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Microsoft Unveils 'Pluton' Security Processor for PCs

Microsoft on Tuesday unveiled Pluton, a new security chip for Windows PCs that the tech giant will deliver through partnerships with Intel, AMD and Qualcomm.

Microsoft says its goal is to build security into the CPU in an effort to more tightly integrate hardware and software security and ultimately eliminate entire attack vectors. The technology that powers Pluton, which the company has described as “chip-to-cloud security technology,” has already been used in Xbox and the Azure Sphere IoT security solution, and Microsoft now wants to bring it to Windows PCs.

PCs currently use the Trusted Platform Module (TPM) to store encryption keys and data needed to ensure the integrity of the system, but this data is still exposed to attacks while passing through the communication channel between the TPM and the CPU, particularly if the attacker has physical access to the targeted system.

Pluton aims to address this by storing encryption keys and other sensitive data within the processor, thus eliminating the exposure of that communication channel and providing protection against speculative execution and other types of attacks.

“Windows PCs using the Pluton architecture will first emulate a TPM that works with the existing TPM specifications and APIs which will allow customers to immediately benefit from enhanced security for Windows features that rely on TPMs like BitLocker and System Guard,” Microsoft explained. “Windows devices with Pluton will use the Pluton security processor to protect credentials, user identities, encryption keys, and personal data. None of this information can be removed from Pluton even if an attacker has installed malware or has complete physical possession of the PC.”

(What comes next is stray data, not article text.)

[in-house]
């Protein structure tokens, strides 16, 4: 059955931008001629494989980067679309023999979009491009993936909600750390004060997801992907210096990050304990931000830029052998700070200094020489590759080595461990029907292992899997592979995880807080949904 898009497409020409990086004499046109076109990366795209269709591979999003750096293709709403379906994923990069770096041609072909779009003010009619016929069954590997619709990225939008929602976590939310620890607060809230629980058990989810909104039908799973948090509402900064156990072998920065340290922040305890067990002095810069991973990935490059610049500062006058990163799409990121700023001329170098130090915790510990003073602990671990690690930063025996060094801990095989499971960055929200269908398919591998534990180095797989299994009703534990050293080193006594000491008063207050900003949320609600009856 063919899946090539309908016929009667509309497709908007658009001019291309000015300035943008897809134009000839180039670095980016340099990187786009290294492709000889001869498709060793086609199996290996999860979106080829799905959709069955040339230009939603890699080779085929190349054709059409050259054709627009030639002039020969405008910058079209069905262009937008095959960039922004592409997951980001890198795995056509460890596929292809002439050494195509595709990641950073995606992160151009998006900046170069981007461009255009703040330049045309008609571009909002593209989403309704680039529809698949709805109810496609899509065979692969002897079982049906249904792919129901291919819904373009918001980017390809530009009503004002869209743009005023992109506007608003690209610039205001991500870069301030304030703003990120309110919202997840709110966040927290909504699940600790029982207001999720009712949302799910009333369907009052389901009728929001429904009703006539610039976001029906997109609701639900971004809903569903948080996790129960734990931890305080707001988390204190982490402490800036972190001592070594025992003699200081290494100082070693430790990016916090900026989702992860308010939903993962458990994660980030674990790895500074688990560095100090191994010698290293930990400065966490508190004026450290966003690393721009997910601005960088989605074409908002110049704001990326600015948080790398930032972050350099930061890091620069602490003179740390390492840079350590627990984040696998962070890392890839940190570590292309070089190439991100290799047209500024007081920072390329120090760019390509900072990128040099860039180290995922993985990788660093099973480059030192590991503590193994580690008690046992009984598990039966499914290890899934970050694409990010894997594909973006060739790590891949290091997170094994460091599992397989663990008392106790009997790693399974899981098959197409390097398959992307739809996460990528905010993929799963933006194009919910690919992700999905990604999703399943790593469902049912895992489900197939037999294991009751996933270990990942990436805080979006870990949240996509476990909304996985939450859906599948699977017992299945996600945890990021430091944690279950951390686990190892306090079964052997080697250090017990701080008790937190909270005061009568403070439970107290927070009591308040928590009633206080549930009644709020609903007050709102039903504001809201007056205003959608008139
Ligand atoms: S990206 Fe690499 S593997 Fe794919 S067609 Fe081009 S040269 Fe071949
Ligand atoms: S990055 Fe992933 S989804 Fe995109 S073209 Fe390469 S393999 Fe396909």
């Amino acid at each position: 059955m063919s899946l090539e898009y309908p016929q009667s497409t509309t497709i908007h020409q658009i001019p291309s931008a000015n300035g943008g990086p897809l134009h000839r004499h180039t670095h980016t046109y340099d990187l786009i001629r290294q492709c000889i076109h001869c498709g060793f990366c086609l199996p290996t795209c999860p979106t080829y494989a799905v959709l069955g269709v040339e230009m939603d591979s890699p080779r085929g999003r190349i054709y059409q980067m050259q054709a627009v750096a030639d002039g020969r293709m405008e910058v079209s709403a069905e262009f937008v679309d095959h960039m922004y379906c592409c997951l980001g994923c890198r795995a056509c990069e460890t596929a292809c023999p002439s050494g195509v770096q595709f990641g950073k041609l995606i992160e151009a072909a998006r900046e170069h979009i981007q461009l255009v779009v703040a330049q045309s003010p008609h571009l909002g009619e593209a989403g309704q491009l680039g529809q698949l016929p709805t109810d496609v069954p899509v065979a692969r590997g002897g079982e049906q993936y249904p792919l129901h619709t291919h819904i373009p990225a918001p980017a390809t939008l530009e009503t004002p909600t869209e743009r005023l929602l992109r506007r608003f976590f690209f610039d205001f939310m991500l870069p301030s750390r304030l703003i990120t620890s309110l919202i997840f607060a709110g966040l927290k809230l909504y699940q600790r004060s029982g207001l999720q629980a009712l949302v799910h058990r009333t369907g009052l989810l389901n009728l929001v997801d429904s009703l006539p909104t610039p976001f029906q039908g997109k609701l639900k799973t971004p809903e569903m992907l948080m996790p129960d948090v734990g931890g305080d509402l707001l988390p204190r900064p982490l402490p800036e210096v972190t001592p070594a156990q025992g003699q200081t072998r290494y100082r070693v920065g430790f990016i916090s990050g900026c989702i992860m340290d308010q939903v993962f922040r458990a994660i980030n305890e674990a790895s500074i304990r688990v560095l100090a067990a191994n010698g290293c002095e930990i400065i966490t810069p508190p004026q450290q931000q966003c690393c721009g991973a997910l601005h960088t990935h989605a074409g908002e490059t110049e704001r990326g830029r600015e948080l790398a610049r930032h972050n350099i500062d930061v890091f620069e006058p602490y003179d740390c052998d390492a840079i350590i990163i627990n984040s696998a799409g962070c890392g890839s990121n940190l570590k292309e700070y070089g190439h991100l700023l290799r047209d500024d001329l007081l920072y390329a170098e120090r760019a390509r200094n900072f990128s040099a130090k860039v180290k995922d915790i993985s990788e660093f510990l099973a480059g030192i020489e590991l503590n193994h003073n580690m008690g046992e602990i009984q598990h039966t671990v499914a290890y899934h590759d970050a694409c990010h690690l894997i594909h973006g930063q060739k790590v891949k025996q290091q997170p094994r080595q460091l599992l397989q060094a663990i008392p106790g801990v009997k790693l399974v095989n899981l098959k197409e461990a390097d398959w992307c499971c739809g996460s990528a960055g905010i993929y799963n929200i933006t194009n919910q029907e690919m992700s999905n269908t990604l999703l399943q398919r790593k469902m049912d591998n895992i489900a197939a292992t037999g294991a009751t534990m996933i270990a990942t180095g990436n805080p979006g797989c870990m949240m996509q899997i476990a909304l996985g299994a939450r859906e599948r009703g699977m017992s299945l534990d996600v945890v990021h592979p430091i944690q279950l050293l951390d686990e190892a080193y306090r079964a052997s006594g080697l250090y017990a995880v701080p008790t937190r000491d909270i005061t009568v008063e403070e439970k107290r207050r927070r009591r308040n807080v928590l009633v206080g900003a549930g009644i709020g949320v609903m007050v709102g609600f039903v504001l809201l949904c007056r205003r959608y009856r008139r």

Microsoft Pluton security chip

The technology will be integrated into future CPUs from Intel, AMD and Qualcomm, but it’s unclear when the new processors will become available to end users. Microsoft told SecurityWeek that it’s not sharing any specific information on timing or roadmap at this time.

AMD said the Pluton security processor will be “tightly integrated” into future client CPUs and accelerated processing units (APUs), which will also include AMD’s own security processor.

“[The AMD Security Processor (ASP)] and Microsoft Pluton help protect users’ confidential and personal data whether they are on the move or connected to a business network, even if their laptop has been lost or stolen,” AMD said. “The integrated design provides improved protection against attackers attempting to hide malicious code in the system or trying to steal credentials or encryption keys using sophisticated physical attacks.”

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Eduard Kovacs (@EduardKovacs) is a contributing editor at SecurityWeek. He worked as a high school IT teacher for two years before starting a career in journalism as Softpedia’s security news reporter. Eduard holds a bachelor’s degree in industrial informatics and a master’s degree in computer techniques applied in electrical engineering.